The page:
|College of Biology and Agriculture|
301 WIDB, PO Box 25250, (801) 378-3963
Dean: Clayton S. Huber, Professor, Food Science
Associate Dean: Richard W. Heninger, Professor, Zoology
Associate Dean: William L. Park, Professor, Economics
Assistant Dean: Steven L. Taylor
The following departments are included within the College of Biology and Agriculture:
Audrey L. Megerian, Director (380 WIDB, PO Box 25189,  378-3042)
The College of Biology and Agriculture Advisement Center is designed to help students with academic needs, assisting progress from the day of orientation through graduation as smoothly as possible. The center maintains student records, advises on General Education and university requirements, coordinates scholarships, provides academic information of all kinds, helps cut red tape, and much more. It is open from 8:00 a.m. to 5:00 p.m. weekdays.
Don D. Bloxham, Director (380 WIDB, PO Box 25189,  378-3044)
The Health Professions Advisement Center will help preprofessional students in health-related fields (medicine, dentistry, podiatry, optometry, etc.) with any academic need, give accurate counsel, and help achieve successful transition into professional schools.
Students interested in preparing themselves for careers in molecular biology may do so by meeting the requirements of a molecular biology degree in the College of Biology and Agriculture. Students are expected to meet the basic requirements of the major, including a series of courses in mathematics, physics, chemistry, basic biology, and molecular and cellular biology.
Students interested in ecology, environmental awareness, wildlife management, the preservation of endangered species, and the conservation of natural resources can major with a BS degree in conservation biology in the Departments of Botany and Range Science and Zoology. See the department of your choice for details.
A program is available for students interested in teaching biology at the secondary education level. Requirements are outlined in the Botany and Range Science, Microbiology, and Zoology sections of this catalog.
Students interested in careers in agricultural production, food marketing, and related agribusiness industries can prepare for such careers by completing a production-agribusiness emphasis under a BS degree in agronomy, horticulture, animal science, or range science. These students are expected to complete departmental core courses plus the requirements for a minor in management offered by the Marriott School of Management and three agricultural economics courses offered by the Economics Department. In addition, students can prepare themselves for agribusiness careers by completing an agricultural economics emphasis under a BS degree in economics in conjunction with selected agricultural and business courses. See departmental listings for details.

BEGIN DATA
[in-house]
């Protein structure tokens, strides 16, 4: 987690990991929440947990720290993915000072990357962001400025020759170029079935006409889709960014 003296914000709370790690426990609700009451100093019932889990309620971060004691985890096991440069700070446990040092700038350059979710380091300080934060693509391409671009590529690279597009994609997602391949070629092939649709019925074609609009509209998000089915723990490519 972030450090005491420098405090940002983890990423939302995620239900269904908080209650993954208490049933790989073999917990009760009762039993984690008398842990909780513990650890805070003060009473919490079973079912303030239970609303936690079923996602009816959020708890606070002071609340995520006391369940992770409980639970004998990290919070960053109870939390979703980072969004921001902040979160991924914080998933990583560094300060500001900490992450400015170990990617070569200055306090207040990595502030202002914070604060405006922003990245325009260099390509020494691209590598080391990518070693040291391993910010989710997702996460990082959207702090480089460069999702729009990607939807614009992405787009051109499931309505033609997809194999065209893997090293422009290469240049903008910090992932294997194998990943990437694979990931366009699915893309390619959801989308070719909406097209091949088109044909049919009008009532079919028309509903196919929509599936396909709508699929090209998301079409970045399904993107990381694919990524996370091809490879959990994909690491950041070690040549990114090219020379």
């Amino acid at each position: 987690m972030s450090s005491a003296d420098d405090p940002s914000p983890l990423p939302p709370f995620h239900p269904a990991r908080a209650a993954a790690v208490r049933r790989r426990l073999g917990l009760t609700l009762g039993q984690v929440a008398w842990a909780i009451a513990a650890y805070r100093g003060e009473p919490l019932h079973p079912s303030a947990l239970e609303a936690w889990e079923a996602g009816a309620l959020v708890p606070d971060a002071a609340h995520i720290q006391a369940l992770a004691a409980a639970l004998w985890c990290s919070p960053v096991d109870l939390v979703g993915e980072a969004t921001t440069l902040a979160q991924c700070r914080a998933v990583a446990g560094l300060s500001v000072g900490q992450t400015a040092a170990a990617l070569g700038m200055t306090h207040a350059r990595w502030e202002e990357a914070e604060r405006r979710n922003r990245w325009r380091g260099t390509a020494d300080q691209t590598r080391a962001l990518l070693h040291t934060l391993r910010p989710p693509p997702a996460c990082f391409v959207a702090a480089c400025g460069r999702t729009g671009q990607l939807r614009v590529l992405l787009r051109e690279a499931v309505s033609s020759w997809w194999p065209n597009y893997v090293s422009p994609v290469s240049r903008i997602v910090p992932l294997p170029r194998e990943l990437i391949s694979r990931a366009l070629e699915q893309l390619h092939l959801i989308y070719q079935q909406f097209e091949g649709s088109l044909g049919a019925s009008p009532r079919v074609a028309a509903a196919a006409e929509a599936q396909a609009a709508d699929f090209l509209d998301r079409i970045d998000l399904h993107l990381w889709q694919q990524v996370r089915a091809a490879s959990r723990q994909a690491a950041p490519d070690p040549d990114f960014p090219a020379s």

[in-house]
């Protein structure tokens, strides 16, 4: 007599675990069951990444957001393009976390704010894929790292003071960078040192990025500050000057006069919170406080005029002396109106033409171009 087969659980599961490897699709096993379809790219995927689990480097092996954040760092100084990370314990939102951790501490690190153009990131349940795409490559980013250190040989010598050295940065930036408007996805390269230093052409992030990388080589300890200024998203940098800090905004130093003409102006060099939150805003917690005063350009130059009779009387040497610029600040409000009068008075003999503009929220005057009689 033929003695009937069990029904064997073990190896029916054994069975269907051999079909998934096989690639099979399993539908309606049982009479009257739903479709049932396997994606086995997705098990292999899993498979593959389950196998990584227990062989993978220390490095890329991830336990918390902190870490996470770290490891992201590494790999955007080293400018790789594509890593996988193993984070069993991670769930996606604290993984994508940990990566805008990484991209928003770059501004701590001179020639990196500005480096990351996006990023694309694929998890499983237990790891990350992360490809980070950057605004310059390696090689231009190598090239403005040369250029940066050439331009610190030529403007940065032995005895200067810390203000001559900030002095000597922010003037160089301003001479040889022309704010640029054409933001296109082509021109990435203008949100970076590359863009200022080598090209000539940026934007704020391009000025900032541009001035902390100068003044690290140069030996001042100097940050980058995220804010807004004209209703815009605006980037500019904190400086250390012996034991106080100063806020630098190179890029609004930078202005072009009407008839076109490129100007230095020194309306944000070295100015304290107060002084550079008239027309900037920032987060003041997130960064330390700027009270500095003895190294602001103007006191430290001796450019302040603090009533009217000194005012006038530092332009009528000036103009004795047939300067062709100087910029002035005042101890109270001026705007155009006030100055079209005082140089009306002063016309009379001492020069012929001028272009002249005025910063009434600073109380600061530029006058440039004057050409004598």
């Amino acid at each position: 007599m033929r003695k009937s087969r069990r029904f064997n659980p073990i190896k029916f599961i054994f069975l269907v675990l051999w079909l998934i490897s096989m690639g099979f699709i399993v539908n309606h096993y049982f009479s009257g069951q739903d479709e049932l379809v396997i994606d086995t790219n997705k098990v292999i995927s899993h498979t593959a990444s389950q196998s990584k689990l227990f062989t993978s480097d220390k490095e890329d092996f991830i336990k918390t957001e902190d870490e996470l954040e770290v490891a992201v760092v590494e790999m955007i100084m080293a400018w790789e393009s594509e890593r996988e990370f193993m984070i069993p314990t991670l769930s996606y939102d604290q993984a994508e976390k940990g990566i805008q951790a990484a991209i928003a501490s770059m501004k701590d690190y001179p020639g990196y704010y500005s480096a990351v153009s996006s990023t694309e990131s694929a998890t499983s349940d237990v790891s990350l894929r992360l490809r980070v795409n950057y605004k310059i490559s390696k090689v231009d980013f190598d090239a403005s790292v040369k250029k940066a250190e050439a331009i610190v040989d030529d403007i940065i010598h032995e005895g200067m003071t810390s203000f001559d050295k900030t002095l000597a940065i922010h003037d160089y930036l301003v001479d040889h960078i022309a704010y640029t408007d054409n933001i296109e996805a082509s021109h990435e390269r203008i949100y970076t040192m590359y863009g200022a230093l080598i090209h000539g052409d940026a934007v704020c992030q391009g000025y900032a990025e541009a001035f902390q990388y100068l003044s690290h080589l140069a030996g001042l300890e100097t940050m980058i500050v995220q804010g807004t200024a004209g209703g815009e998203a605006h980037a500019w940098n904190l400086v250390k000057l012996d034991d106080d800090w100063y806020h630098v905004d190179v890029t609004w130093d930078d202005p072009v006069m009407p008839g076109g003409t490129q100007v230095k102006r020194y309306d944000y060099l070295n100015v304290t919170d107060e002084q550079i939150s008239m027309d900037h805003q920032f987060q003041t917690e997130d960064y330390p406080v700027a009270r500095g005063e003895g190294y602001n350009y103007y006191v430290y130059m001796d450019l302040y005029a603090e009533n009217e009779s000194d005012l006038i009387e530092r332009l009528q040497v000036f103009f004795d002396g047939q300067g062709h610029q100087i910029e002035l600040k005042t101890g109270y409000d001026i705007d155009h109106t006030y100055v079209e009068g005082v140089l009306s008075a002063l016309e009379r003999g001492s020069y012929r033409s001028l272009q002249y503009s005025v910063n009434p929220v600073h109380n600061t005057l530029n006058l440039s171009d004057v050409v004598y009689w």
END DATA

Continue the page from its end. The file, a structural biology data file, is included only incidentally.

See Department of Economics for program details.
N. Paul Johnston, Director (110 B-49, PO Box 25182)
The major objective of the Benson Institute is to raise the quality of life among the people of the world through improved nutrition and enlightened agricultural practices. Emphasis is on developmental research with cooperating universities in the developing world in village nutrition and agricultural production. The institute has university ties in Guatemala, Ecuador, and Bolivia.
William L. Park, Director (302 WIDB)
Teaching and research in basic and applied agriculture is accomplished at BYU Agriculture Station facilities. These include animal science, agronomy, and horticulture project areas in Provo—including the Ellsworth Meat and Livestock Center. In addition, the 793-acre BYU Laboratory Farm near Spanish Fork, Utah, and the 9,388-acre BYU Skaggs Research Ranch near Malta, Idaho, are important facilities for training students.
290 MLBM, PO Box 20200
H. Duane Smith, Director
Douglas C. Cox, Assistant Director
Exhibits and collections of biological specimens are housed in the M. L. Bean Life Science Museum.
Tours and Educational Programs. The museum offers a broad range of educational opportunities for students, from specialized graduate research in the various systematic collections housed in the museum to impromptu tours for the casual visitor. Many university classes utilize the extensive holdings, but the museum also serves the community by providing educational opportunities for elementary and secondary schools as well as civic groups. Docents and volunteers conduct educational tours and help with display preparation and general museum operation.
The Botanical Collection includes herbaria of vascular plants, mosses, liverworts, lichens, algae, and fungi from many parts of the world. The vascular plant collection includes more than 10,000 species represented by more than 400,000 herbarium sheets. The collection is made up principally of plants from western North America but includes many materials from the eastern states, Europe, Mexico, Australia, and the Pacific isles. Acquisitions of plants from Alaska, Greenland, Siberia, and the Canadian Arctic have added significantly to the collections of Arctic plants. Lichens and mosses number about 100,000.
The Zoological Collections consist of a large series of vertebrate and invertebrate species from North America and from many foreign countries. These materials are available to teachers, advanced students, and visiting scientists.
The Lytle Preserve in southwestern Utah provides a 460-acre area as an outdoor classroom in the northernmost extension of the Mojave Desert. It is managed for natural study and ecological research in a unique desert setting.